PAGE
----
Admittedly, this does make a certain amount of sense, as Ken kind of cannot participate in the Street Fighter 1 tournament in Street Fighter 1. Ken is the second player exclusively for the purpose of Ryu having the most boring versus mode available (there’s a reason people remember Street Fighter 2 as starting the genre, kiddies), and you could easily claim that Ken’s participation in Street Fighter 1 was limited to unsanctioned sparring matches with Ryu before the tournament. But! If Player 2 wins the Ken vs. Ryu duel, then Ken goes on to participate in Ryu’s steed, and Ken can conquer the whole of the Street Fighter 1 cast. And, look, I’m not saying that Ken should be granted all of Ryu’s canonical glory, but could you throw our favorite not-Barbie’s-boyfriend a bone here? Let Ken be the guy that kicked Joe, Mike, and Geki out of the franchise forever. Maybe allow him to be the one that addled Adon while Ryu scarred Sagat. Let Ken be in Street Fighter 1, Capcom!
I mean, if he’s good enough to fight Mr. Game & Watch to a standstill, Ken can certainly canonically handle friggen’ Retsu.
Behold the duality of man.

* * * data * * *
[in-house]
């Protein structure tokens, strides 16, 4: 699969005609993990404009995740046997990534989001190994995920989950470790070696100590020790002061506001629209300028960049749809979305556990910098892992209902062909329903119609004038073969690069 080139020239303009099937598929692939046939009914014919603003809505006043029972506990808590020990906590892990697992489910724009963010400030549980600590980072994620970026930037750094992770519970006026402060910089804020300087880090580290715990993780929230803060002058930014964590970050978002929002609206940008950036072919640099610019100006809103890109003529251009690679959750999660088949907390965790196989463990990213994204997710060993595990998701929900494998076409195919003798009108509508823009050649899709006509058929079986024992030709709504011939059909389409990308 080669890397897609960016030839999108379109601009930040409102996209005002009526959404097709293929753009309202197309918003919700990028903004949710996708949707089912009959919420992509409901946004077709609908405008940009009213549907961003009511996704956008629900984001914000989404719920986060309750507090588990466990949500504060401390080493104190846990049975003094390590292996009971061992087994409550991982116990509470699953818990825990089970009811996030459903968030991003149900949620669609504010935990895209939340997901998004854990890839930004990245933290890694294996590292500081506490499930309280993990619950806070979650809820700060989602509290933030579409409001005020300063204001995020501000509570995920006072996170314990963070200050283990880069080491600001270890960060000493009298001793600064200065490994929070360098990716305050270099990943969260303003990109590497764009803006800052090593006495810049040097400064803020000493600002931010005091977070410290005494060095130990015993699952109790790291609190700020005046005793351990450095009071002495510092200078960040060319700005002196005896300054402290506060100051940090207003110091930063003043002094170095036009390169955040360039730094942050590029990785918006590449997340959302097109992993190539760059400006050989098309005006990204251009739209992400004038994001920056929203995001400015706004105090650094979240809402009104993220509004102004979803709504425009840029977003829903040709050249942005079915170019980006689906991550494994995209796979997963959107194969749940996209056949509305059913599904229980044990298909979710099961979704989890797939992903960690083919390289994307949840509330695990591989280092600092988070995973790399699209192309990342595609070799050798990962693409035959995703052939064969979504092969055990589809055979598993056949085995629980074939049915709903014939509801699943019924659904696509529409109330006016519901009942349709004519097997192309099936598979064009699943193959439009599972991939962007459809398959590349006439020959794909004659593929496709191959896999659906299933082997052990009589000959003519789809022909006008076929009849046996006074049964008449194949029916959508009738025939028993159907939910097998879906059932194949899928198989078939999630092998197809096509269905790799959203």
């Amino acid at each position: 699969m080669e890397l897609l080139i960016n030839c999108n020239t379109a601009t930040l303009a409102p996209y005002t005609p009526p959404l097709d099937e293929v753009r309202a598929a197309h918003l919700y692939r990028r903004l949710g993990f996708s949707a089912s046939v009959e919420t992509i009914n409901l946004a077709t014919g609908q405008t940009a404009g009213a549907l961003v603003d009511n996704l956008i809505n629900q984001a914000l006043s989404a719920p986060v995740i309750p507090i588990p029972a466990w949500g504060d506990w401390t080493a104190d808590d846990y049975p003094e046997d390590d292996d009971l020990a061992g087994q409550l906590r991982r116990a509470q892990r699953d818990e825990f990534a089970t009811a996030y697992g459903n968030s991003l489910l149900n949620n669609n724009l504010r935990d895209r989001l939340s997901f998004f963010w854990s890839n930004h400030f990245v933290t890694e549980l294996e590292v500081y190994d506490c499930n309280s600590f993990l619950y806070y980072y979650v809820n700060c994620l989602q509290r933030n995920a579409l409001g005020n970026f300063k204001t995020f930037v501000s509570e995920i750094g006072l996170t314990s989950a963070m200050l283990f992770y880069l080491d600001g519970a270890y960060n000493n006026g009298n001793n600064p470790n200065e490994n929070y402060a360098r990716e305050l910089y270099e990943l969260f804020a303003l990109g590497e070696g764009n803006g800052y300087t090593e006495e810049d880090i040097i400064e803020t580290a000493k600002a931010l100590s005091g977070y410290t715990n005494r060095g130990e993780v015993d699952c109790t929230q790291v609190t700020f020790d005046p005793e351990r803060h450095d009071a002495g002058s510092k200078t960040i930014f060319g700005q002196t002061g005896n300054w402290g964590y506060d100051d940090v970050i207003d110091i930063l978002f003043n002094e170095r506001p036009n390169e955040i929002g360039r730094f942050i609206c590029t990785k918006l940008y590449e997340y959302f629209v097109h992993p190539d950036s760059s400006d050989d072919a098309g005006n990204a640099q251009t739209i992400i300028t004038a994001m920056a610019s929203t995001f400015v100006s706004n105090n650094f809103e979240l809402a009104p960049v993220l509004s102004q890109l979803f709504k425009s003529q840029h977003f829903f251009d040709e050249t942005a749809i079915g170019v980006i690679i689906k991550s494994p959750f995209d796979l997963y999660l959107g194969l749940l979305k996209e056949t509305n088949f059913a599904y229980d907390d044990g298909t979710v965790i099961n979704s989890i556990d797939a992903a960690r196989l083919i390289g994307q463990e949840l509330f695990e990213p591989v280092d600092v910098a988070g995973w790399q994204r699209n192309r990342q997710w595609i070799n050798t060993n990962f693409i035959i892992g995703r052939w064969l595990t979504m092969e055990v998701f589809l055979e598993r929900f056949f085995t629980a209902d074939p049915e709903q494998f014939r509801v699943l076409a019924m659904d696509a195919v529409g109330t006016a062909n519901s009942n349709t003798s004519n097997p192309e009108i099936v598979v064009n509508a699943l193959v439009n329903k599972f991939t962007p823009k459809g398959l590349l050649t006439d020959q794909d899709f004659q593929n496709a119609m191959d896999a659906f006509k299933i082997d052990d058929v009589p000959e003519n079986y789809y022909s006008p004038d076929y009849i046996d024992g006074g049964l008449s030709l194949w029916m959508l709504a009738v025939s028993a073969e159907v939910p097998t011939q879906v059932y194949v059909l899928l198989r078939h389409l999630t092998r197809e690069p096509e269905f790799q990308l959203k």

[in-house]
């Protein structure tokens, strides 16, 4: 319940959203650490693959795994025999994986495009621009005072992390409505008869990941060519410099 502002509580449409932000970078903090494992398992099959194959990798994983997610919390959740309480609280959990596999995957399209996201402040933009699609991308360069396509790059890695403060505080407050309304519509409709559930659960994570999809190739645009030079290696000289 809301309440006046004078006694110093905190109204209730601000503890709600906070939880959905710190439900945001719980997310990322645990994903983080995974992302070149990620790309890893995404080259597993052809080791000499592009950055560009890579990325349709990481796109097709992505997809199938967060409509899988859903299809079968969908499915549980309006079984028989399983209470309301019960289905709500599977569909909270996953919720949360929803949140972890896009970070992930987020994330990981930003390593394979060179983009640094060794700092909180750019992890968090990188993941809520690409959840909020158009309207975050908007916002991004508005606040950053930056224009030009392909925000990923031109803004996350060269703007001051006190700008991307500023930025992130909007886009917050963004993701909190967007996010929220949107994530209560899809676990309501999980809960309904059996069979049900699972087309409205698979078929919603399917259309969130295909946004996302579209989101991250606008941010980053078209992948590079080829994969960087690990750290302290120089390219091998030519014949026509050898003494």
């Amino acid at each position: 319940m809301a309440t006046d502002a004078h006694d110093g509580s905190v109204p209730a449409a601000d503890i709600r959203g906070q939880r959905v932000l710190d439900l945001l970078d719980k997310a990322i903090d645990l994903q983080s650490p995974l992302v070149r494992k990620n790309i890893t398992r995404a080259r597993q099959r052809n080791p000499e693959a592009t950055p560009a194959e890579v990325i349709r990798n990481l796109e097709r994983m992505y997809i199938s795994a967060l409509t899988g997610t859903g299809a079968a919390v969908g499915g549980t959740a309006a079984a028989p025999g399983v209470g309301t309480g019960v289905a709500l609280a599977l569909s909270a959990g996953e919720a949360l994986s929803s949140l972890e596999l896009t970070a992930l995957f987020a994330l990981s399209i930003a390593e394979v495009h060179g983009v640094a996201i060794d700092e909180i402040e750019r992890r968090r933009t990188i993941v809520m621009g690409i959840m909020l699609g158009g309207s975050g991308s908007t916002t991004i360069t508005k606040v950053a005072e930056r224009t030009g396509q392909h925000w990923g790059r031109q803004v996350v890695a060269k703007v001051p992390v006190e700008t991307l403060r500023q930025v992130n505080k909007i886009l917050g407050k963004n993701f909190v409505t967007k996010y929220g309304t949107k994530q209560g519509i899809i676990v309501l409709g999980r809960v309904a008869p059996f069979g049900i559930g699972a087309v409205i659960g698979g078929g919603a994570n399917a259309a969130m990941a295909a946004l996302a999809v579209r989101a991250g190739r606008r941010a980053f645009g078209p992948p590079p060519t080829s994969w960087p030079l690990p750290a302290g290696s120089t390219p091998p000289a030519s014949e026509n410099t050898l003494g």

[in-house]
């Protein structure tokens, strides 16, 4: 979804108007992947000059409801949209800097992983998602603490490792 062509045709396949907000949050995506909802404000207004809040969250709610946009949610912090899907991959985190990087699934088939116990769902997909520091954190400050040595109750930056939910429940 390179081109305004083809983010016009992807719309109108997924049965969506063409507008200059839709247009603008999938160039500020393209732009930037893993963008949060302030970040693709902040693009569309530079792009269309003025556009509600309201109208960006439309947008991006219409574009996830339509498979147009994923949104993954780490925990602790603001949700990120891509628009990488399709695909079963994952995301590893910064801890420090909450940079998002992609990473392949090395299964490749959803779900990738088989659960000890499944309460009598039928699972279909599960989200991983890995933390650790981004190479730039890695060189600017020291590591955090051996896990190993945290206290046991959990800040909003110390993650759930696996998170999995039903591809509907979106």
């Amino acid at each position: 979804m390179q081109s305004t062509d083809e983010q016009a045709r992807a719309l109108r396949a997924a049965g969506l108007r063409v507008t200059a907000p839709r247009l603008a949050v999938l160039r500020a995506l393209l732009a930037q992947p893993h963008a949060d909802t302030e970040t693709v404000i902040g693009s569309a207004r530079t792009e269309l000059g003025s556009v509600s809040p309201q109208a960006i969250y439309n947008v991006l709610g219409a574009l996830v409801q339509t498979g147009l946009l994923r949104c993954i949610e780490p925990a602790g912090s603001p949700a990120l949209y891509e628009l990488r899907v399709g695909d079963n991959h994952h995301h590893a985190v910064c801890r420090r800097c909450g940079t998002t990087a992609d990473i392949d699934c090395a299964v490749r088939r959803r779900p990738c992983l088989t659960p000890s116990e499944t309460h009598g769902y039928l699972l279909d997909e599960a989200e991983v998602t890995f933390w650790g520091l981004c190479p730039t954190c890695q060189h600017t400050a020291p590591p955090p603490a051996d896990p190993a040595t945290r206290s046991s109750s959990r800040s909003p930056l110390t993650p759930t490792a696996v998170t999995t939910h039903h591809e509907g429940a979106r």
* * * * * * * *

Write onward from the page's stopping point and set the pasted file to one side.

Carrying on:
M. Bison is the greatest villain in the Street Fighter franchise by a pretty great margin. Street Fighter attempted to follow up Bison with a literal demigod, and followed that with a fighting dude that knew how to fight like all the dudes. Neither of ‘em stuck. In the end, M. Bison is the face of villainy in the Street Fighter universe. He is the perfect combination of evil dictator, evil person, and evil fighter. He has magical powers that can help take over the world, but are generally more useful for kicking Zangief’s panties off. He has been responsible for the murders of the friends and family (and one elephant) of about half the cast. M. Bison somehow coalesces into the ideal villain for a franchise based primarily on jump kicks, and that is no small feat (feet?). Go ahead and ask anyone in the Dead or Alive franchise who their final boss is this week. Some kind of tengu? Get out of here.